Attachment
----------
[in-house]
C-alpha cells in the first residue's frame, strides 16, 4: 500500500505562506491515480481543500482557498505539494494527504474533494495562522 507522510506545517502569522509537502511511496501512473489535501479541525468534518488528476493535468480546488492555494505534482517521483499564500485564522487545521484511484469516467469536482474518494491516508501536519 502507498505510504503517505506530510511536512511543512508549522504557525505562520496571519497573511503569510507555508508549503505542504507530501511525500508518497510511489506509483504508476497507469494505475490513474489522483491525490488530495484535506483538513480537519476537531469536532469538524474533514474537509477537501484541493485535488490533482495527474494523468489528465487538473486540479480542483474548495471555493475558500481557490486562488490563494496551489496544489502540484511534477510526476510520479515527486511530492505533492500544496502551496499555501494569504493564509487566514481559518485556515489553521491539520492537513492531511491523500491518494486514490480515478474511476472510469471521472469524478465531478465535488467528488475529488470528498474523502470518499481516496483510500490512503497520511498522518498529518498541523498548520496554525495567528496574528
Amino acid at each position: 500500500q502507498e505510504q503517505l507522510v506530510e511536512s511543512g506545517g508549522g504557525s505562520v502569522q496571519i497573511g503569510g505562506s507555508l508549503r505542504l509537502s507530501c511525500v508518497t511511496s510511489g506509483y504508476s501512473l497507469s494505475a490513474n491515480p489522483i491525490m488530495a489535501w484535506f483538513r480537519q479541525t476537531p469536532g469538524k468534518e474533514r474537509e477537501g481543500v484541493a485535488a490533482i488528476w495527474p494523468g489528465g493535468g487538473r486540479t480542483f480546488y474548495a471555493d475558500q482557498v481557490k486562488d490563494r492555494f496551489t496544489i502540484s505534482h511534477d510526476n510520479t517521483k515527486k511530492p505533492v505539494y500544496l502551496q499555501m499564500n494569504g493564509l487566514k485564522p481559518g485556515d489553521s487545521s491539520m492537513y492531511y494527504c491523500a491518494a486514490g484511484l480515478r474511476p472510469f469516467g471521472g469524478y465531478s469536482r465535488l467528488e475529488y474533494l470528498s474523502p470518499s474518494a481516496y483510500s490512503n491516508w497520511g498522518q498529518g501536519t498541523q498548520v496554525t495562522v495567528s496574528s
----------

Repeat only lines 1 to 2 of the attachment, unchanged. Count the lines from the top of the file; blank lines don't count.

[in-house]
C-alpha cells in the first residue's frame, strides 16, 4: 500500500505562506491515480481543500482557498505539494494527504474533494495562522 507522510506545517502569522509537502511511496501512473489535501479541525468534518488528476493535468480546488492555494505534482517521483499564500485564522487545521484511484469516467469536482474518494491516508501536519 502507498505510504503517505506530510511536512511543512508549522504557525505562520496571519497573511503569510507555508508549503505542504507530501511525500508518497510511489506509483504508476497507469494505475490513474489522483491525490488530495484535506483538513480537519476537531469536532469538524474533514474537509477537501484541493485535488490533482495527474494523468489528465487538473486540479480542483474548495471555493475558500481557490486562488490563494496551489496544489502540484511534477510526476510520479515527486511530492505533492500544496502551496499555501494569504493564509487566514481559518485556515489553521491539520492537513492531511491523500491518494486514490480515478474511476472510469471521472469524478465531478465535488467528488475529488470528498474523502470518499481516496483510500490512503497520511498522518498529518498541523498548520496554525495567528496574528